From UPSC perspective, the following things are important :
Prelims level : Marakkars
Mains level : Various conquests during colonial expansion
The big-budget Malayalam film Marakkar: The Lion of the Arabian Sea is set to be released. It is a war film depicting the heroics of the Marakkar clan, whose leaders were naval chieftains of the Zamorin of Calicut during the 16th and 17th centuries.
Who were the Marakkars?
- By some accounts, they were of Arab origin and had migrated from Tunisia to Panthalayani near Koyilandy in present-day Kozhikode, and later moved to the region around present-day Kottakkal and Thikkodi near Payyoli.
- By other accounts, the Marakkars were descendants of affluent businessman from the Cochin kingdom who migrated later to Calicut.
- Historians say the name ‘Marakkar’ could have originated from maram or marakkalam, meaning ship, as these families lived along the coast and used ships.
- Alternatively, it could have originated from the Arabic word markaba, meaning those who migrated via ships.
- The Marakkars were mostly Muslims, but in some parts, they have been found to be Hindus as well.
What was the war against the Portuguese about?
- The Zamorin, Samoothiri in Malayalam, was the title given to rulers of the Calicut kingdom on the Malabar coast.
- Faced with invading Portuguese ships, the Zamorin reached out to the Marakkars to defend the coast. The Marakkars fought against Portuguese invaders for nearly a century.
- They were led in succession by four Marakkars, chief admirals who were appointed by the Zamorin with the title of Kunjali.
- Related by bloodline, they were Kuttyali Marakkar (Kunjali Marakkar I, appointed in 1507), Kutty Pokker (Kunjali Marakkar II), Pathu Marakkar (Kunjali Marakkar III) and Muhammad Ali Marakkar (Kunjali Marakkar IV, appointed in 1595).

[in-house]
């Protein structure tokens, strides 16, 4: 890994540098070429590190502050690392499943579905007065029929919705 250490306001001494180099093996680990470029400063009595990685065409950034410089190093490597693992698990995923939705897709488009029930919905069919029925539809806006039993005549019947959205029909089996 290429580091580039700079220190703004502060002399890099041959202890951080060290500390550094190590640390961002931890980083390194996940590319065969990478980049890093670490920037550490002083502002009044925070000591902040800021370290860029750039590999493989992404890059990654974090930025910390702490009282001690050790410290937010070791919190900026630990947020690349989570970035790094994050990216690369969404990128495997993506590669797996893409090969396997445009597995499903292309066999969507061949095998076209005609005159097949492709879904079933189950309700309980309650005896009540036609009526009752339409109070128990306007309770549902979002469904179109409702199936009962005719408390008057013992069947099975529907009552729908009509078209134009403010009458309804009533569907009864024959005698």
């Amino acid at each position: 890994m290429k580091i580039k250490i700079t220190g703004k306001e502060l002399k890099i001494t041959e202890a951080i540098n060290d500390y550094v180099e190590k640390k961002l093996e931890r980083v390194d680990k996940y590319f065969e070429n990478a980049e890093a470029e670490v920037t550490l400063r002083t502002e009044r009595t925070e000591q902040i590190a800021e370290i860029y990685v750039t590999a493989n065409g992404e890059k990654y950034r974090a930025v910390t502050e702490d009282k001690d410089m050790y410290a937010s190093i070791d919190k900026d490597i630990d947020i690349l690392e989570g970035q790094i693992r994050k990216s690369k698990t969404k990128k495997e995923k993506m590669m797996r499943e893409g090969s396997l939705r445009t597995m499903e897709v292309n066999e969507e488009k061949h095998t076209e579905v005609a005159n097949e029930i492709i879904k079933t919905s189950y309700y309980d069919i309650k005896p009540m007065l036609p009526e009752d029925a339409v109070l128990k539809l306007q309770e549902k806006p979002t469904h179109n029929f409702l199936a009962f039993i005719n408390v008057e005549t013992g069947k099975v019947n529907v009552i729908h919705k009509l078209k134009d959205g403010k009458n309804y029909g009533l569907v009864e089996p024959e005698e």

- Their strategy was similar to guerrilla warfare. The Portuguese had massive ships which could not make easy manoeuvres in the sea.
- The Marakkars used small ships which could easily surround the Portuguese ships, enabling the fighters to attack at will.
Who is depicted the ‘Lion of the Arabian Sea’?
- Kunjali Marakkar IV earned his reputation with his fierce onslaught on Portuguese ships, the favours he gave those who fought against the Portuguese, and his efforts to strengthen the fort at Kottakkal.
- When he took charge in 1595, relations between the Zamorin and the Marakkars were deteriorating.
- The Zamorin was feeling threatened by Kunjali Marakkar IV’s popularity, and by reports (said to be spread by the Portuguese) that he was planning to create a Muslim empire.
- In 1597, the Zamorin signed a peace treaty with the Portuguese and attacked Kottakkal fort. For months, the Marakkars resisted the attack by the Zamorin’s Nair soldiers and the Portuguese fleet.
- Eventually, as Portugal sent more forces and the Zamorin mounted his effort, Marakkar surrendered to the Zamorin on the assurance that their lives would be spared. But the Portuguese violated the terms, arrested him, took him to Goa and beheaded him.